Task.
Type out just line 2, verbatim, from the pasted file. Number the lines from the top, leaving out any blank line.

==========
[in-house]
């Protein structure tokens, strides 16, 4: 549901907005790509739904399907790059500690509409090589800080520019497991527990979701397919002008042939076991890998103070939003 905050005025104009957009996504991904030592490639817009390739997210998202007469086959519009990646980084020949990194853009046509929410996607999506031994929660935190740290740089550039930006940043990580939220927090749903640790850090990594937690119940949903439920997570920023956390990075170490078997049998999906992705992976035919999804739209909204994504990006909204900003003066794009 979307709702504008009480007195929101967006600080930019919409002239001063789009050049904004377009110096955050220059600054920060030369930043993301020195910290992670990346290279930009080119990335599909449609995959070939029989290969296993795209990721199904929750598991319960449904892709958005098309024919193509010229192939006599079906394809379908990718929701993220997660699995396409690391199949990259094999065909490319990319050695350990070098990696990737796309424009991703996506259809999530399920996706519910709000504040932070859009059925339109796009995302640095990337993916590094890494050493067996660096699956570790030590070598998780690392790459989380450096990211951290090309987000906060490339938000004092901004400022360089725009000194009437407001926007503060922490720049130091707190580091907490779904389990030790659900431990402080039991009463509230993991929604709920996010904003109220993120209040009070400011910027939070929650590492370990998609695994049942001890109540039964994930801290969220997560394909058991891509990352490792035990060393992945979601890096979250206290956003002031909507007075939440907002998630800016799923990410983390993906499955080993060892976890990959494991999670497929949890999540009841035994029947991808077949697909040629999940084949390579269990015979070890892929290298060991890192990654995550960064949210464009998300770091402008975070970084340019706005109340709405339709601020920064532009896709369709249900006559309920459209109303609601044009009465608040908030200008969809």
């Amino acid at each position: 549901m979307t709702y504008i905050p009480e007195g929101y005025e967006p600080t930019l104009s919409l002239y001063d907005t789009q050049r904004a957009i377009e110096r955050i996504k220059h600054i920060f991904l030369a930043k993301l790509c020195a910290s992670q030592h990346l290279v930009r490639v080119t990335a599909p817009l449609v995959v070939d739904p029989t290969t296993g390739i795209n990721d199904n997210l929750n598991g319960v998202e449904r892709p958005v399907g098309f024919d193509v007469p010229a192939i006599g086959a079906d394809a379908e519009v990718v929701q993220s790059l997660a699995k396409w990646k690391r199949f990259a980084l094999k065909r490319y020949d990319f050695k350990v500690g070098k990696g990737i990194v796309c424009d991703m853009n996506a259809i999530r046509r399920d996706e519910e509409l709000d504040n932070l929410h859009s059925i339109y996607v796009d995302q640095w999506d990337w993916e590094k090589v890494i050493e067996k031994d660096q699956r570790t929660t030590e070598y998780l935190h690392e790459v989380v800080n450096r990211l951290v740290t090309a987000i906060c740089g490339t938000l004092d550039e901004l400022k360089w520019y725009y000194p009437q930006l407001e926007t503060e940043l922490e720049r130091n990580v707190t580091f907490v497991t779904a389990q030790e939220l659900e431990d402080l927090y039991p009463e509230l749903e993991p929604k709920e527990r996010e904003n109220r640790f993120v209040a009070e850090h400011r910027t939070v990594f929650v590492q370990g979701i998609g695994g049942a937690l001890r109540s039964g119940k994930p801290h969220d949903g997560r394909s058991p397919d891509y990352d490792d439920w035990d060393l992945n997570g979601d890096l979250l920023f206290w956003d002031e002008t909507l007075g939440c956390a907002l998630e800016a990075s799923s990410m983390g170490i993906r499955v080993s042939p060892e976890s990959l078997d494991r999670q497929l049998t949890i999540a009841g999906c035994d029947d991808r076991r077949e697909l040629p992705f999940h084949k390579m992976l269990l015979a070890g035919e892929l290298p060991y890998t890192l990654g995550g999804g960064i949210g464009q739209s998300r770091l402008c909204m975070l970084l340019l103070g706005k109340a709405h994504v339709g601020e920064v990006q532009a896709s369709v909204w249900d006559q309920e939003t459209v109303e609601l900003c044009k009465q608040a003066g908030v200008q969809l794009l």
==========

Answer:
């Protein structure tokens, strides 16, 4: 549901907005790509739904399907790059500690509409090589800080520019497991527990979701397919002008042939076991890998103070939003 905050005025104009957009996504991904030592490639817009390739997210998202007469086959519009990646980084020949990194853009046509929410996607999506031994929660935190740290740089550039930006940043990580939220927090749903640790850090990594937690119940949903439920997570920023956390990075170490078997049998999906992705992976035919999804739209909204994504990006909204900003003066794009 979307709702504008009480007195929101967006600080930019919409002239001063789009050049904004377009110096955050220059600054920060030369930043993301020195910290992670990346290279930009080119990335599909449609995959070939029989290969296993795209990721199904929750598991319960449904892709958005098309024919193509010229192939006599079906394809379908990718929701993220997660699995396409690391199949990259094999065909490319990319050695350990070098990696990737796309424009991703996506259809999530399920996706519910709000504040932070859009059925339109796009995302640095990337993916590094890494050493067996660096699956570790030590070598998780690392790459989380450096990211951290090309987000906060490339938000004092901004400022360089725009000194009437407001926007503060922490720049130091707190580091907490779904389990030790659900431990402080039991009463509230993991929604709920996010904003109220993120209040009070400011910027939070929650590492370990998609695994049942001890109540039964994930801290969220997560394909058991891509990352490792035990060393992945979601890096979250206290956003002031909507007075939440907002998630800016799923990410983390993906499955080993060892976890990959494991999670497929949890999540009841035994029947991808077949697909040629999940084949390579269990015979070890892929290298060991890192990654995550960064949210464009998300770091402008975070970084340019706005109340709405339709601020920064532009896709369709249900006559309920459209109303609601044009009465608040908030200008969809």